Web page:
Flowers courtesy CS Nicol
Flowers courtesy CS Nicol
Nobody thought there’d be a remake of the remake. Today nobody even remembers the word “remake” it’s so passé. There are no remakes, only series until I don’t know how much more I can stand, even Game of Thrones. I wish I knew what it’s about. It’s not that bad. Mostly I get it. Mostly because I’m not overly interested in what other people are doing, I’m only interested in what I’m doing. So I don’t watch it. Whatever it is.
Those aren’t bad words to live by, as if anybody could live by words when that meaningless expression “words to live by” was invented, much less now. But actually lots of people have lived by words which would have had no connection to whether they believed what they were writing or how they were living or what-not. I’m going with what-not.
The living is occasionally good and more often bad to non-existent. That’s why there’s other jobs. The Ferry III is a job like any other. It’s an all volunteer crew of one. Sometimes that’s all it takes. And I know nothing about the actual work of running the actual ferries, those boat things that float and go on the water. All the cute little BC Ferries. Even the big ones are cute. No one and nothing can help it if they’re attractive.
There’s no way forward in all these multitudes of fantasylands but there is a way forward right here with The Ferry III. Join me and get stranded on Ferry III. Oh, that darned wind.
I wish I’d been on the Queen of New Westminster. I mean for the experience. I’ve never had ferry plans ripped to shreds before my eyes and thrown away in the wind, completely destroyed like they were nothing. They were something to me! So it’d be kind of good for research.
I read the Queen of New Westminster took shelter in “calmer waters near Pender Island” after taking a look at Active Pass and declining the nomination. That has to take extraordinary circumstances because the Queen of New Westminster’s a tough old bird and doesn’t back down easily. I wouldn’t want to be up against it.
The news feed, the only kind I eat, didn’t say if it was North Pender Island or South Pender Island that provided the shelter of calmer waters. Doesn’t matter. North Pender likely unless it was way off course, the ferry that is.
I’ve taken the shelter of calmer waters near Pender Island myself and can’t say for sure today whether it was North Pender Island or South Pender Island and not only have I taken shelter near Pender Island I’ve taken shelter on Pender Island and that was definitely South Pender Island but we did a lot of partying on North Pender Island as well. Just thought I’d throw that in there.
The Queen of New Westminster returned to Swartz. Probably a good idea, better than running out of fuel spending hours idling away, taking shelter near Pender Island. Something like that would really put the pickle in the pot.
But trapped on the ferry! Were babies crying? Babies don’t like taking a lot of crap, especially from ferries. They show their displeasure early and often. I think everything must have been okay though. A cancelled trip is better than dying.
The ferry, for all it does, has an enviable safety record. Nobody’s died since the “Queen of the North”.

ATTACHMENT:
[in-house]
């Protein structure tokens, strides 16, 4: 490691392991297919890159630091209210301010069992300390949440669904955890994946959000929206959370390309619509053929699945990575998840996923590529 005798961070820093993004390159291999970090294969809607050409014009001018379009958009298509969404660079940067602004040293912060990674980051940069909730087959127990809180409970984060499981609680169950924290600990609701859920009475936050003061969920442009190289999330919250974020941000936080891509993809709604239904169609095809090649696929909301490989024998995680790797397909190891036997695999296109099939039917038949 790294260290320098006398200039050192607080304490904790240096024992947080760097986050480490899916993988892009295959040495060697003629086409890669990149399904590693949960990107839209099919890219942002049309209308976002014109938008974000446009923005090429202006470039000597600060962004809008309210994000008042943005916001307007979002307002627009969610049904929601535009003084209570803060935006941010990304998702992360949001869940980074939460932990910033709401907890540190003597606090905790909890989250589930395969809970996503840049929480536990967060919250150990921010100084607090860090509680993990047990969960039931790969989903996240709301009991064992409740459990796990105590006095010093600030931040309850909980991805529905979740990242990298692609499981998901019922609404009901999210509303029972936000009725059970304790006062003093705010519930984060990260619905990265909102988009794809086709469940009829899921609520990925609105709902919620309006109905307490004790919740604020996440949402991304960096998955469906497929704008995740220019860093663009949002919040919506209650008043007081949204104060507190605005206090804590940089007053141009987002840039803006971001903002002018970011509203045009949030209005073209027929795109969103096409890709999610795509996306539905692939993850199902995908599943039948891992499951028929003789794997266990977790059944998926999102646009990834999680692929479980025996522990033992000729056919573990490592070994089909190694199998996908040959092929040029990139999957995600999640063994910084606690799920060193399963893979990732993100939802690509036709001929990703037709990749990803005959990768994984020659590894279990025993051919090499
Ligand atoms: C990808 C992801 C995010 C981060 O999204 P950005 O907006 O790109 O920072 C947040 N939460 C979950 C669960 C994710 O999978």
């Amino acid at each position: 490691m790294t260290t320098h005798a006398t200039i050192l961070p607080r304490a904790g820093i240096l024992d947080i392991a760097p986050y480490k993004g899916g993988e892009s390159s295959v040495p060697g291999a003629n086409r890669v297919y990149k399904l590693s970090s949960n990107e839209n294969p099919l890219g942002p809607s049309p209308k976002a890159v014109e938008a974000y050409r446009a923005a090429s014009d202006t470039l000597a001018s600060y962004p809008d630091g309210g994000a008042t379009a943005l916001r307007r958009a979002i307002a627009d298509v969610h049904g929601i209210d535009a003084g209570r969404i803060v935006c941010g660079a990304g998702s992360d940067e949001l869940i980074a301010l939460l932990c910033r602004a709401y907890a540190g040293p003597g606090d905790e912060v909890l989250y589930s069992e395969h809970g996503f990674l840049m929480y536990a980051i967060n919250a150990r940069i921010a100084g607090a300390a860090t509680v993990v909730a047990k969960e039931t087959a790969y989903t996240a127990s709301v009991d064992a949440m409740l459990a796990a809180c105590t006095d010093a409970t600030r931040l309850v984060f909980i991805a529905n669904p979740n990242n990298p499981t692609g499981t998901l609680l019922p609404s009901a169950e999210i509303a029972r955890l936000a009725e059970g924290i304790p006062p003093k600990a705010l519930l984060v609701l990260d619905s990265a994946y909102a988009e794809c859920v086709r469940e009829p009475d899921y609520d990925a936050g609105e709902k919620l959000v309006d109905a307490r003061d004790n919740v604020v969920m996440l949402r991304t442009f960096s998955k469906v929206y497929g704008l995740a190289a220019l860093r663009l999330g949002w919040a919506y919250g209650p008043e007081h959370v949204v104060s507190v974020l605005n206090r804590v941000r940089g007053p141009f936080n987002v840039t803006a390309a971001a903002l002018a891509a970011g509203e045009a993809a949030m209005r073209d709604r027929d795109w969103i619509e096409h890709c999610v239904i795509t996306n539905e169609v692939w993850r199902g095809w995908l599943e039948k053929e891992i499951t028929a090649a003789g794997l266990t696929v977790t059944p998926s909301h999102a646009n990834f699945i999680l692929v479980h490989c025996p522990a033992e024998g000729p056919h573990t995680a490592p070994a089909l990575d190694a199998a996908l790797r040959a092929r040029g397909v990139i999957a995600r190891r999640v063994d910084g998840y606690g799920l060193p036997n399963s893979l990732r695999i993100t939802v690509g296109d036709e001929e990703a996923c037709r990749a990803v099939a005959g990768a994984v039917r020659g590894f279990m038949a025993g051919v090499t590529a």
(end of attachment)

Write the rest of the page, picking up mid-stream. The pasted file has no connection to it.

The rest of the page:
I missed the excitement on the “Mayne Queen” too. Of course I did. I was nowhere near a ferry last Saturday morning. I’ve never been on that museum piece when it did a u-turn and you’re back on the island you just left because of a weather event. That darned wind. I can only imagine it’s the normal stages: rage, grief, acceptance. Even if it means you have to sleep in the dirt tonight. The ferry can be a great source of wisdom too.
The site took rare advantage of an opportunity to re-visit the University Women’s Club of Vancouver in my old Shaughnessy hood on McRae there at “Hycroft”, courtesy of an invite from the Liberal Party of Canada. The Member of Parliament for the federal riding of Vancouver Granville was taking a meet and greet with constituents in the lower ballroom of the venerable old institution, site of many weddings over the years.
The last time I’d been here was some years ago to attend a wedding. It was a fine wedding with all the pomp you’d expect of a wedding at Hycroft and the marriage lasted one year.
Many are the memories of me tricycling around “The Crescent” when we lived close by before Dad had to go to jail and our family became destitute. The Crecsent was lined with cars tonight but we found a spot not far from the venue and eased in our beautiful old car.
We’d thought first to walk up from our residence down the hill several blocks but with the threat of rain, a threat we took seriously, the car it was. I had my own, personal reasons for coming to a thing like this. Not only had I voted for Jody Wilson-Raybould in the last federal election but I had never been to anything like this before in my life and I was curious. And it was Hycroft. In my old Shaughnessy.
I’d had invitations before to functions like this because I’m a pretty important person to the Liberal party. I give and no donation is too small, which is a good attitude. In a fit of reverie one lost night I’d thrown the party a fiver in hopes they’d call off their dogs and stop hectoring me for a donation. It didn’t work but I guess that’s politics.